tweetable: What separates these people from the others that have ideas is that they actually go out and do it.
What learnings did they say they could action to achieve this future in medicine?
- Be open and listen to everyone’s ideas.
- Teach and collaborate.
- Continue to be inspired and find people and situations that inspire you.
- Find friends in other fields and collaborate with them.
tweetable: Innovation sometimes―and most of the time―is not really about reinventing the wheel, just modifying the wheel.
If they could only say one thing about TEDMED, what would that be?
- Speak to people because you never know where those conversations could go.
- Ask yourself what you can do to help. Your neighbor could be anyone around you. How can you help them?
- “Our hope is what makes us who we are.” - Steve Pantilat
- Do it… and then think about it. You just have to make the first step and try.
tweetable: I think that in medicine and health care, we focus a lot on what the problems are and what’s going wrong with our systems―but what I found when I came to TEDMED is the everyone here wasn’t focusing so much on the problems, but more on the solutions.
More from our TEDMED ambassadors’ experiences:
- Xiya Ma’s bio and journal from her experience at TEDMED.
- Marc Levin’s bio and vlogs from TEDMED.
- Dr. Gaya Narendran’s bio and photo journal from her experience at TEDMED.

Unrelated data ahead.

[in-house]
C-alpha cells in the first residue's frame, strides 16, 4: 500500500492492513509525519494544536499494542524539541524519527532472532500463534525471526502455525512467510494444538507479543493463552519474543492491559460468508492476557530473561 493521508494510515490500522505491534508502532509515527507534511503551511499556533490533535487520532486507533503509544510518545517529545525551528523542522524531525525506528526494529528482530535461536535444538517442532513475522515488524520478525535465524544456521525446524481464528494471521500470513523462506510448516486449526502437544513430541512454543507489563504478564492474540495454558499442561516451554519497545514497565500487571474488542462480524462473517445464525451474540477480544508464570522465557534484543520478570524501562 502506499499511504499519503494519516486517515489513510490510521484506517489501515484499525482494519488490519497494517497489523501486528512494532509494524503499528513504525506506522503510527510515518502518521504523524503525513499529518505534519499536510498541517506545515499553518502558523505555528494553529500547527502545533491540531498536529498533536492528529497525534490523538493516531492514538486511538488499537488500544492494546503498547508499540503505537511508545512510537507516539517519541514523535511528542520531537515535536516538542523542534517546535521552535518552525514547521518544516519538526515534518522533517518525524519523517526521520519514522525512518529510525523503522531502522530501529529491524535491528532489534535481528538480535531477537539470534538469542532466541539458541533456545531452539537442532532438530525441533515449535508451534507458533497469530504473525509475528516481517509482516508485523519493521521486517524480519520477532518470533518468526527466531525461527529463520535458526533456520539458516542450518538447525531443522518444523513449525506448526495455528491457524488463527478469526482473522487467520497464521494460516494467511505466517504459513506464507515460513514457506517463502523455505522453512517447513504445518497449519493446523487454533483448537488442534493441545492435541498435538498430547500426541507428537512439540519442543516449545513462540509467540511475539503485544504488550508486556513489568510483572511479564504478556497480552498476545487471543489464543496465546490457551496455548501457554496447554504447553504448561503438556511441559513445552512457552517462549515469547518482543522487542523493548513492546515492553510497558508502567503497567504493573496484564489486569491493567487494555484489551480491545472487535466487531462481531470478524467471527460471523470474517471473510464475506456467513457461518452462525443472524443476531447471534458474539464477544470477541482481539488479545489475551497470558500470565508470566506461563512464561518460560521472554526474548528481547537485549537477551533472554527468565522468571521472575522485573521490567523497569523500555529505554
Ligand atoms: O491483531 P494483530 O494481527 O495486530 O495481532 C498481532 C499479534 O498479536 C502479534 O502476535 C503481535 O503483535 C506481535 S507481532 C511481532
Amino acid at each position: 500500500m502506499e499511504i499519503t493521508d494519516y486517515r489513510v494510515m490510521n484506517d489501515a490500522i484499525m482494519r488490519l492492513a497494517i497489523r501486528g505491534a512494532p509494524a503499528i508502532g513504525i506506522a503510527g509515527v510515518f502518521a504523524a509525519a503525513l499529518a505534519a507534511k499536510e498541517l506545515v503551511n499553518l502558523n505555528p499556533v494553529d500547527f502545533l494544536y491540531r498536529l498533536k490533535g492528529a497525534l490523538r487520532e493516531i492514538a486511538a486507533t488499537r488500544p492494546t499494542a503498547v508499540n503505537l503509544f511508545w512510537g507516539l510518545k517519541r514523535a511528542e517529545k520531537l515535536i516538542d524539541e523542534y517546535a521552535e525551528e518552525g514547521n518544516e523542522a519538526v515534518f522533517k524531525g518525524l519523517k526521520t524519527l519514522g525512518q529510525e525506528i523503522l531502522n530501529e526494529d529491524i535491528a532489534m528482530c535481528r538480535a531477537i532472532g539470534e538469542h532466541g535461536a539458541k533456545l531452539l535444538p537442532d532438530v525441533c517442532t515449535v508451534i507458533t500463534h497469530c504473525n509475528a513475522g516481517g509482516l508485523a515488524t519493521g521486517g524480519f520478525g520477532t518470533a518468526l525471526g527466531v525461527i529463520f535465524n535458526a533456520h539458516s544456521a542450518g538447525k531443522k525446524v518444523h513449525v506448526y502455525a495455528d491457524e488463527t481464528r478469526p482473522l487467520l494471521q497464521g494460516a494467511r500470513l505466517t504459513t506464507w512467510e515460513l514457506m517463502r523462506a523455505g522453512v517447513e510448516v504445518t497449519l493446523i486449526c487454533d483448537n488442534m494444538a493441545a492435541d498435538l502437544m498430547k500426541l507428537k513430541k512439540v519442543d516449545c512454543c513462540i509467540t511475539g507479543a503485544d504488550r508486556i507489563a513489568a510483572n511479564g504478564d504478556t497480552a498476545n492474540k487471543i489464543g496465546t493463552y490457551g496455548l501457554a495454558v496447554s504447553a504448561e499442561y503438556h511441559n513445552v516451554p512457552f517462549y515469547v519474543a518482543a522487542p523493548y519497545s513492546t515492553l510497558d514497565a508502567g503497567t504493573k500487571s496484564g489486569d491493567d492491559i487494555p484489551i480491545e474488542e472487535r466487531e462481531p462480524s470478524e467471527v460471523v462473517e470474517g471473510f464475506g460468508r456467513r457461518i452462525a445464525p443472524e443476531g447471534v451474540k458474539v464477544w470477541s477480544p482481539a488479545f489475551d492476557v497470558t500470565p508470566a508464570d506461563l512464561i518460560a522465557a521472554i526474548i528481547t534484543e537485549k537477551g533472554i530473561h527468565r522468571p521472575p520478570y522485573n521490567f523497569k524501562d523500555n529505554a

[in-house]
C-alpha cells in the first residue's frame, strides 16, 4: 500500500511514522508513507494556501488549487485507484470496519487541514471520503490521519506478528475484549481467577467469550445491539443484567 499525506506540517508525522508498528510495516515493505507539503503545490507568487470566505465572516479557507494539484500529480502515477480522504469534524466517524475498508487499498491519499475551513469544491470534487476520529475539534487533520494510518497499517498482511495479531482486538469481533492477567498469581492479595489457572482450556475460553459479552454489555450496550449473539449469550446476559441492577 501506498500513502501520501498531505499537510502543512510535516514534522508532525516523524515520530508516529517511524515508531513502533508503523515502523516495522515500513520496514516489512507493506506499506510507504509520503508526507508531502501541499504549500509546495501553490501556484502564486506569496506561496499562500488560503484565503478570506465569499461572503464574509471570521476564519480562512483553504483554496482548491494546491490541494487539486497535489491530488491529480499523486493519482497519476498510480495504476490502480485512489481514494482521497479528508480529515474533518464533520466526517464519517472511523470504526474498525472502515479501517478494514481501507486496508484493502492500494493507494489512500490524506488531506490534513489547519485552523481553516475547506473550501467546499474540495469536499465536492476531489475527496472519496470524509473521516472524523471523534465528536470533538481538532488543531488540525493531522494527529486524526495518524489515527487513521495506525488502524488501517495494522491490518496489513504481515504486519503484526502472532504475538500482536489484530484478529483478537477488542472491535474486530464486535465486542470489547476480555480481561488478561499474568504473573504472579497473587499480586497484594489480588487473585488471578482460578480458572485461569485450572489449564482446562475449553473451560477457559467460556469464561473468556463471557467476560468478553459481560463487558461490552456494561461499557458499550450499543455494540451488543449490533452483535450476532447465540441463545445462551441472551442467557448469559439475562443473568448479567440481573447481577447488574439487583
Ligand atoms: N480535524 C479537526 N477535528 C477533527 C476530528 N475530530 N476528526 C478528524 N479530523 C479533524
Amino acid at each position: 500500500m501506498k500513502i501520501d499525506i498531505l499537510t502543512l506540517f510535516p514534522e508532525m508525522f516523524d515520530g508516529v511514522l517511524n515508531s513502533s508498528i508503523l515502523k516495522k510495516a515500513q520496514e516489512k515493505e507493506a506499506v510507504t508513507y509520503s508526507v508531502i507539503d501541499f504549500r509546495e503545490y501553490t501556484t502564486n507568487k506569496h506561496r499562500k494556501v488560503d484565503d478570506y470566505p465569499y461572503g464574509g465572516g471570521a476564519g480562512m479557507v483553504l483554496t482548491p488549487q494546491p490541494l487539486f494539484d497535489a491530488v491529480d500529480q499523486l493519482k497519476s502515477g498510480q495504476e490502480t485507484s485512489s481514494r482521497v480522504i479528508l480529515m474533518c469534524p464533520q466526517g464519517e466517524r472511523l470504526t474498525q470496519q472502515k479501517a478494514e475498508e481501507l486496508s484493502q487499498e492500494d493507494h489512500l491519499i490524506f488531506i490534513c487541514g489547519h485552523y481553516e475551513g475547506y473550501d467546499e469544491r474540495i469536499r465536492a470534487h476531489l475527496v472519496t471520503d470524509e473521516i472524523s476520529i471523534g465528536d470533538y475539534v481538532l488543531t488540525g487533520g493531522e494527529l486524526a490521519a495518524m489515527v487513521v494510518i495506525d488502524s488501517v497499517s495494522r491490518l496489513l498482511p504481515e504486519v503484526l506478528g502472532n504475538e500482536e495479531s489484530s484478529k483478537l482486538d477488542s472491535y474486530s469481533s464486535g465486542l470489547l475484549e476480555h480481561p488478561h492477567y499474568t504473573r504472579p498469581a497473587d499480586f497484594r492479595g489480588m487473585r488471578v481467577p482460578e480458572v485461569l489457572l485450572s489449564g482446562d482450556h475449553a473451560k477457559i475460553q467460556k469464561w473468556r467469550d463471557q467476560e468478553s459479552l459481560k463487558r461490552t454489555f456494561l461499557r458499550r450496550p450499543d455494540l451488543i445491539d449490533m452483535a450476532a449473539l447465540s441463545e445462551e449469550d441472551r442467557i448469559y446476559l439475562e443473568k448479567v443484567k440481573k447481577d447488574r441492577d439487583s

- Dr. Mino Mitri’s bio and vlogs from TEDMED.
- My name is Denisse Rojas Marquez. I am 28 years old old, a proud undocumented American and soon to be doctor, an America’s Voice article, from TEDMED speaker Denisse Rojas Marquez.
- Perfectionism Is Increasing, and That’s Not Good News, from Harvard Business Review, by TEDMED speaker Thomas Curran and Andrew P. Hill.
- Happily Ever After, a book by Paul Dolan.
- To Improve our Health and Happiness, We Must Connect with Nature, a Trimtab blog by TEDMED speaker Amanda Sturgeon.
- Designing habitats for humans, a TEDMED blog by Amanda Sturgeon.
- When Breath Becomes Air, a book by Paul Kalanithi.
- What makes life worth living in the face of death?, a TED Talk by TEDMED speaker Lucy Kalanithi.
- Q&A with Greg Asbed and Gerardo Reyes Chavez, a TEDMED blog featuring speakers Greg Asbed and Gerardo Reyes from the Fair Food Movement.
- Food Chains, a James Beard Award-winning documentary on the CIW's Campaign for Fair Food on Netflix.
- Dikembe Mutombo: Helping Build Homes, Hospitals, and Bridges, an America’s Voice article, from TEDMED speaker Dikembe Mutombo.
- The Palliative Care Quality Network: Improving the Quality of Caring, a Journal of Palliative Medicine publication from TEDMED speaker Dr. Steve Pantilat et. al.
Are you making waves in innovation or have a bold idea to share? We would love to hear your story. Connect with us at email@example.com to have your thoughts featured in a future podcast.
The opinions stated by podcast participants are made in a personal capacity and do not reflect those of the Canadian Medical Association and its subsidiaries including Joule. Joule does not endorse any views, product, service, association, company or industry mentioned in this podcast.